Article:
Join Duane Nickull for an in-depth discussion in this video An overview of NoSQL and graphic databases, part of Up and Running with Neo4j.
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The first chapter is about getting started and understanding what a graph database is. We're going to go through and look at what a graph database is, the competitive landscape, and why we chose Neo4j to illustrate. And then we're going to look at the idea of NoSQL and other graph databases, and look at the evolution. A graph database is simply a database that has graphs stored as the internal structure. Graphs themselves are made up of nodes and relationships.
Unlike tabular data, stored in RDBMS systems, which typically is stored in tables containing rows and columns, graph databases reference nodes and these nodes have properties. Properties can include unique identifiers or simple properties about them. A node can represent just about anything in the real world. A node can represent a human being. It could represent a piece of property, or a financial amount.
The relationships connect the nodes, and they too have properties. It's important to understand that nodes are organized by relationships. When you query a graph database, once you select your graph, you can choose to traverse the paths between nodes based on the unique properties of the relationships. For a simple example of this, think of your social graph in Facebook. You have a node representing yourself, and there are other nodes representing your friends.
And they are organized by the relationships that connect the two. The relationships in this case would be IS_A_FRIEND_OF as a property. As you can see, in the year 2013 to 2014 alone, graph databases have become the preferred method for storing data within the NoSQL movement. In fact, graph databases have taken a giant leap just in the last quarter of 2013. As we can clearly see here, within the subcontext of all databases, searching only through graphs, Neo4j, represented by this top blue line, has clearly become the leader within the graph database category.
It continues to grow at a rate faster than most of the other graph databases, although some challengers seem to have strong uptakes, such as a ArangoDB. My personal opinion is thatNeo4j will remain the leader for quite some time to come. When you look at these, you may think that these are graphs, but they're not, they're charts. Neo4j does not store charts. The graph theory first started with Leonhard Euler. He was a mathematician who went out to solve the seven bridge problem of a town called Königsberg.
Königsberg had exactly seven bridges and four landmasses. The challenge was to start on a land mass, cross each bridge exactly once, and end up on the same land mass. Through studies, Euler quickly realized that the size and shape of the land masses, or the length of the bridge, or how long a person walked between bridges, was actually irrelevant. Only things that mattered were the nodes, i.e. the land masses, and the bridges, which are simply relationships between nodes.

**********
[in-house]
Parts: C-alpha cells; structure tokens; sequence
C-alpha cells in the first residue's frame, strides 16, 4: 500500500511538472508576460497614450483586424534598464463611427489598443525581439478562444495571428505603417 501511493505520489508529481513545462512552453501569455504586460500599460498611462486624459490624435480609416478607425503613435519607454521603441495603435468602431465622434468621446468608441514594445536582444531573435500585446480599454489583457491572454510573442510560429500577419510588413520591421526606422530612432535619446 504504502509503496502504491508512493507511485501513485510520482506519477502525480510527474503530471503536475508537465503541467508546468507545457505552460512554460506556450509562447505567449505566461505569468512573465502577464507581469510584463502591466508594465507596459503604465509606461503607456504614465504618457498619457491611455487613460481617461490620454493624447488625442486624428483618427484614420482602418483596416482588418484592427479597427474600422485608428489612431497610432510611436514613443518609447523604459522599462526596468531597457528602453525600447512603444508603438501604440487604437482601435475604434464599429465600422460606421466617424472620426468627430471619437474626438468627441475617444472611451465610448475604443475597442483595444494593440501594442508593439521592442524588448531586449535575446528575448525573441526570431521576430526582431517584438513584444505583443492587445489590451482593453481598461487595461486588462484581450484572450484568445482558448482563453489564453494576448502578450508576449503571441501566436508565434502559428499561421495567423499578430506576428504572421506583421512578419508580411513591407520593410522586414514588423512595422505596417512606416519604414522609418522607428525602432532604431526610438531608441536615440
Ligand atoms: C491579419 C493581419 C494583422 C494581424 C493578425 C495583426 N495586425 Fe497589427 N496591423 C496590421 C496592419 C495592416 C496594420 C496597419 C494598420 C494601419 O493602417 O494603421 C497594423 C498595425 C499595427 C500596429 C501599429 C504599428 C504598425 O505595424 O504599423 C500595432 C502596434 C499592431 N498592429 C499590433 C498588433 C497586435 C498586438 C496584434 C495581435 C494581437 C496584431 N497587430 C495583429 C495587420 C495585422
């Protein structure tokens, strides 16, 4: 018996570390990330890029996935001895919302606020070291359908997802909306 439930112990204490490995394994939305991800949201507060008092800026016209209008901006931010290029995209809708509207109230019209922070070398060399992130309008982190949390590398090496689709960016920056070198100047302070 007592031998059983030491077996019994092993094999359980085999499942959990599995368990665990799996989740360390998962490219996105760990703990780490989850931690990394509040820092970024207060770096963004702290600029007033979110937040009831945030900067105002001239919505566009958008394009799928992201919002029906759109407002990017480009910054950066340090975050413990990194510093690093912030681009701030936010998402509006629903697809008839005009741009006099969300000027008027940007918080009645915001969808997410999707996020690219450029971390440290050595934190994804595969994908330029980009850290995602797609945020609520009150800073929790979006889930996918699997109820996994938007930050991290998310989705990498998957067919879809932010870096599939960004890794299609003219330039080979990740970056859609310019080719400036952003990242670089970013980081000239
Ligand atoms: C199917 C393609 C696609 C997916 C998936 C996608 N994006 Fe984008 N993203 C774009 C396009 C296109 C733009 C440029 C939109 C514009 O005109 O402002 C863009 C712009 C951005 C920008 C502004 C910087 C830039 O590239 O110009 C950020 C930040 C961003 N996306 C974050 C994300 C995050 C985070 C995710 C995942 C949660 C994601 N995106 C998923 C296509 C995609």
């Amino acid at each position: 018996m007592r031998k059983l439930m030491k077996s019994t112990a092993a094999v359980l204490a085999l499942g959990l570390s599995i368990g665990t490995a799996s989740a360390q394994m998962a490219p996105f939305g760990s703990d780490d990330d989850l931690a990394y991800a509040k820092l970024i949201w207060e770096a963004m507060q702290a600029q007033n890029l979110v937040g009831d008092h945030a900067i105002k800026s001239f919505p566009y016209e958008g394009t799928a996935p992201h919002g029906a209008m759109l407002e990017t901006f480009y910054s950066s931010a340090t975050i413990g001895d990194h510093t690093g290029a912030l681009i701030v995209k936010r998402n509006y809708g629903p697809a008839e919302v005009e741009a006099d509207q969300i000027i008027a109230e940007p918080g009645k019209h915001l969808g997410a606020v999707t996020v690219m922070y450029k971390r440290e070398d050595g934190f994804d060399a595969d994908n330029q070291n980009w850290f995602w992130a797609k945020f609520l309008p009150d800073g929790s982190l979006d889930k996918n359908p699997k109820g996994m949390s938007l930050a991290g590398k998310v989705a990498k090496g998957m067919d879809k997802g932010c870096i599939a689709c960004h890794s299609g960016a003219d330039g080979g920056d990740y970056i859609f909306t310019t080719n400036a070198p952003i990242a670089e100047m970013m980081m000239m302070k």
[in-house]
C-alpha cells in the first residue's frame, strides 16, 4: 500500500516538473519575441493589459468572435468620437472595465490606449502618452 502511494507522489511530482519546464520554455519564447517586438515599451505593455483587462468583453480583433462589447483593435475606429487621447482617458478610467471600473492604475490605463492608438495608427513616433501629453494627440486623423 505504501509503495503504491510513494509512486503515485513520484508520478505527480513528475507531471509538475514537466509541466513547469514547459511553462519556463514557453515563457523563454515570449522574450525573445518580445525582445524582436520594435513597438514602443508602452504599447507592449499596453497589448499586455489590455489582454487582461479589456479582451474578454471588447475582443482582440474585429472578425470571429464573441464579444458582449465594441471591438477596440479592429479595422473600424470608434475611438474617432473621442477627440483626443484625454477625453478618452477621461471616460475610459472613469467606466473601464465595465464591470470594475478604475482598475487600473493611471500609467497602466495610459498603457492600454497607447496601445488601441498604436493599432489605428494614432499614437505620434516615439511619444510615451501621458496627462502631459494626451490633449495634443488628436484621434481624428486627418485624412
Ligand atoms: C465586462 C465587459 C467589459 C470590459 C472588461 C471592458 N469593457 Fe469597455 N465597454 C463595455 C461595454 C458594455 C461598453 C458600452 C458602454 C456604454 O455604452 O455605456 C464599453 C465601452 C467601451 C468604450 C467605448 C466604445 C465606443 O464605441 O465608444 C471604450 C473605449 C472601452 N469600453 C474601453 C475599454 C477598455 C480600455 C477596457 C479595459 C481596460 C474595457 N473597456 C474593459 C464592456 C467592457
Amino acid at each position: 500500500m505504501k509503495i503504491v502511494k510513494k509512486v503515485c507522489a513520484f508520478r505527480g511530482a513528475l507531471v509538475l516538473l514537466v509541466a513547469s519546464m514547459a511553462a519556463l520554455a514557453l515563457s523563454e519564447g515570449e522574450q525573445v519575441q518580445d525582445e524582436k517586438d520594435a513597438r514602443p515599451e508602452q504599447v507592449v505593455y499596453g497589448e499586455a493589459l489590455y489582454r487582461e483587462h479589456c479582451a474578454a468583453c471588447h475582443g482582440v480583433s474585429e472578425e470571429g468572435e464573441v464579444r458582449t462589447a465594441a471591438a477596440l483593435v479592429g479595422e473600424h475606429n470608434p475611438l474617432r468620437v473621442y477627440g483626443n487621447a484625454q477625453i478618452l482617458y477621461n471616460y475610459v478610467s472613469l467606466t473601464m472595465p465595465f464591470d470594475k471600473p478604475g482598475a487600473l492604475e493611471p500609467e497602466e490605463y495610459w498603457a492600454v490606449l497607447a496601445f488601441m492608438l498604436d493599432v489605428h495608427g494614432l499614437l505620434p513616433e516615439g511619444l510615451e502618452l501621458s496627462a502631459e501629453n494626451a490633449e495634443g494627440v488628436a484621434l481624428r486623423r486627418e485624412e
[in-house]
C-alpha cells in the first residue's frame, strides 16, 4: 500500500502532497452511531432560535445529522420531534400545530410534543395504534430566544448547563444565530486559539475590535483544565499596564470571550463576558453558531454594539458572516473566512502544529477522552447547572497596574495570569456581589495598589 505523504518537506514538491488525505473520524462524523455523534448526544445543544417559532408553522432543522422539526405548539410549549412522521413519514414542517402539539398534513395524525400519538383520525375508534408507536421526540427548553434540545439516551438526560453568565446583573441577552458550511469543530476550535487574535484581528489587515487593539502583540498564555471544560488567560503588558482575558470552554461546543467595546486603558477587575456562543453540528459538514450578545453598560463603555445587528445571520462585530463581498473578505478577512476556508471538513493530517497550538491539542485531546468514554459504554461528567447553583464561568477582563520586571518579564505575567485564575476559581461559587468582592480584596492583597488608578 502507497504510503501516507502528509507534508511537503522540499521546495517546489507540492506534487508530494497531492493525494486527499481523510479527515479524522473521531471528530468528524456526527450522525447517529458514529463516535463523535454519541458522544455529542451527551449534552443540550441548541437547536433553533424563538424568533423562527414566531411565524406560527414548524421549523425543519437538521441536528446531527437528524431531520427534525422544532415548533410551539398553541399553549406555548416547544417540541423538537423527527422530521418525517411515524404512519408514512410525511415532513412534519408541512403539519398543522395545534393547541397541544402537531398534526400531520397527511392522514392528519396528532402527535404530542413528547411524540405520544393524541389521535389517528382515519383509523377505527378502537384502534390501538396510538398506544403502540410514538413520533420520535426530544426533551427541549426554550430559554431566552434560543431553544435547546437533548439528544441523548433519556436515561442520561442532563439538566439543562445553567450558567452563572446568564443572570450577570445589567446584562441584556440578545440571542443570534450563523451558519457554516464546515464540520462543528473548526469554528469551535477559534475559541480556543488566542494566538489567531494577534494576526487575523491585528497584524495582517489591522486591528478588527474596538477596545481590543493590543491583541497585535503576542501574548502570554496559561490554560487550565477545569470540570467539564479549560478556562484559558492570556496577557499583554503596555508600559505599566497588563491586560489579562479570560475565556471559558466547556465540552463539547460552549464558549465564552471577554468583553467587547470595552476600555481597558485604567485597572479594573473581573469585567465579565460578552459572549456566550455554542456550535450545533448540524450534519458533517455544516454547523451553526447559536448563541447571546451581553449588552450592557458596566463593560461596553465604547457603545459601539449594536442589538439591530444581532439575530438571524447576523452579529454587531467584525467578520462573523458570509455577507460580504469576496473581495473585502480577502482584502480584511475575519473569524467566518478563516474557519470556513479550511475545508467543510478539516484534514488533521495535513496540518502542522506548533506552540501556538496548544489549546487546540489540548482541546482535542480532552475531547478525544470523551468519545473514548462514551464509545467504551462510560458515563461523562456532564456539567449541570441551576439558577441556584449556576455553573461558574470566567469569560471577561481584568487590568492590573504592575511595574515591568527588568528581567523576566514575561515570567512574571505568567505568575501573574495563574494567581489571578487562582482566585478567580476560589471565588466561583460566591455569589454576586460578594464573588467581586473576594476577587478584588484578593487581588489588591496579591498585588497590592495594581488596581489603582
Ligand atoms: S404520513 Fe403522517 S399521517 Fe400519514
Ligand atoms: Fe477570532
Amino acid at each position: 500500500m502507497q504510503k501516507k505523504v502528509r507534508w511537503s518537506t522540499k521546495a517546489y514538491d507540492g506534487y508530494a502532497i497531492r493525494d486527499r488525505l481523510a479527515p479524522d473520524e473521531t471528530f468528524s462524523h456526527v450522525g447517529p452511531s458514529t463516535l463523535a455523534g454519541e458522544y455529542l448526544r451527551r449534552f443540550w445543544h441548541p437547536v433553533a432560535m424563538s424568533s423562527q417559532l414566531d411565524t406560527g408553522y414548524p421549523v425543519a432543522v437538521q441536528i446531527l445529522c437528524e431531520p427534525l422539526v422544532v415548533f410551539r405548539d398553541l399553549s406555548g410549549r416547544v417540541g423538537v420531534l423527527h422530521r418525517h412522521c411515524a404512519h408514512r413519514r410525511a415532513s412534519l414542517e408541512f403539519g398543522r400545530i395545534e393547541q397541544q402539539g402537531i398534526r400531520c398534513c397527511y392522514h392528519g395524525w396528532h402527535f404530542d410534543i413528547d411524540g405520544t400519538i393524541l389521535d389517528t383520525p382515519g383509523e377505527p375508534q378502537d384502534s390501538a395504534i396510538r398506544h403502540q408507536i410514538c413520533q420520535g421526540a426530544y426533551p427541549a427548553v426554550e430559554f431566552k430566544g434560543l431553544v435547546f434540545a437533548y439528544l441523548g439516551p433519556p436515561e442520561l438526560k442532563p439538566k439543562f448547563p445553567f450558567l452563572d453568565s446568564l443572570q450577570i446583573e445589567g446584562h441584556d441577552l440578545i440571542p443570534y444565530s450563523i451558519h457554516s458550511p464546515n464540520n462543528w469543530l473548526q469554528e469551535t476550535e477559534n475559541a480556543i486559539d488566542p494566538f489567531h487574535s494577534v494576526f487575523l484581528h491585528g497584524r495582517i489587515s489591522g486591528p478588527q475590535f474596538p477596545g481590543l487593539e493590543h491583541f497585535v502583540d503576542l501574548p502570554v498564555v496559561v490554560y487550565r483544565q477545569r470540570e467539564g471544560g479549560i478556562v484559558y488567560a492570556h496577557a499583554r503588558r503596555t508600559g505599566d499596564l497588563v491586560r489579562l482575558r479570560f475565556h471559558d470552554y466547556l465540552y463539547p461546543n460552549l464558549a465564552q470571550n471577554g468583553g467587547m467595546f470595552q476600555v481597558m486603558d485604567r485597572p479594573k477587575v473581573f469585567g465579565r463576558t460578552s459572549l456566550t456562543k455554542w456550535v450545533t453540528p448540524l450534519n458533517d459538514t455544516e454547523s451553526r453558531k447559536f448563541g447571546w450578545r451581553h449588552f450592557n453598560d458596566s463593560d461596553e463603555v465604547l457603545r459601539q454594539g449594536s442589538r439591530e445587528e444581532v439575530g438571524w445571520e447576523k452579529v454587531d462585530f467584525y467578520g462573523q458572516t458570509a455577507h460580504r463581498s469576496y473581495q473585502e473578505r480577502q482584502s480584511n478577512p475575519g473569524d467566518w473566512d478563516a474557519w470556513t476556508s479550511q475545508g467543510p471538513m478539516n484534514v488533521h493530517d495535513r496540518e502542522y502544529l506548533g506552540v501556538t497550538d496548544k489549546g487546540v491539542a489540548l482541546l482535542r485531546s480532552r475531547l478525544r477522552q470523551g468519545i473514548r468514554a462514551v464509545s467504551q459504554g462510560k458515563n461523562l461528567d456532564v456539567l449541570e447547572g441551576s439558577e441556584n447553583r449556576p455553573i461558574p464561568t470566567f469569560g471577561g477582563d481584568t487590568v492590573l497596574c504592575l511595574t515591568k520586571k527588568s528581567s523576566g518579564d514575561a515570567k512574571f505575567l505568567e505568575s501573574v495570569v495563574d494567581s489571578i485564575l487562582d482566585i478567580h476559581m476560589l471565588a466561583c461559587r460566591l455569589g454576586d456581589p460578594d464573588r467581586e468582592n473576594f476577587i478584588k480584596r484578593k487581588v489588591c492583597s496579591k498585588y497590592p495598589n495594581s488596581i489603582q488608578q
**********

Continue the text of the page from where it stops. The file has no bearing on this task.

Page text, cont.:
This was the very beginning of graph theory. Simplifying the problem into nodes and relationships, there was evident that there was no solution to the problem. In fact, this problem has not been solved to this day and is deemed mathematically impossible. Neo4j, 300 years later, started with the idea of a graph database implemented in Java. Neo4j was founded by a group of members in Malmö, Sweden, with the community edition, which was free.
The software has evolved substantially since its inception. It's now available in enterprise strength, which means that there are high availability, or HA clusters. The company is now headquartered in San Mateo, California. Neo4j has now matured to version 2.0. In fact, as of this slide deck, there is a 2.01 release that's available. It's very easy to install, as you'll see in a bit. The earlier versions required more knowledge to install, but the simplification of the install mechanism has made it so easy that just about anyone can install Neo4j.
Cypher, the query language, is also now very mature and, in a way, rivals SQL. The performance for some queries cannot be matched by SQL and RDBMS systems. Cypher can traverses millions of nodes very, very quickly, something that would take forever using tabular data if you had to find a row in a table and join it to several other tables to traverse a path. Nodes, relationships, labels, and properties are absolutely ideal for many data models.
- What are NoSQL and graphic databases?
- Examining basic graph modeling
- Using Cypher to query Neo4j
- Using paths to traverse multiple nodes
- Getting properties back from paths
- Using specific nodes
- Handling conditions
- Creating entities
- Deleting entities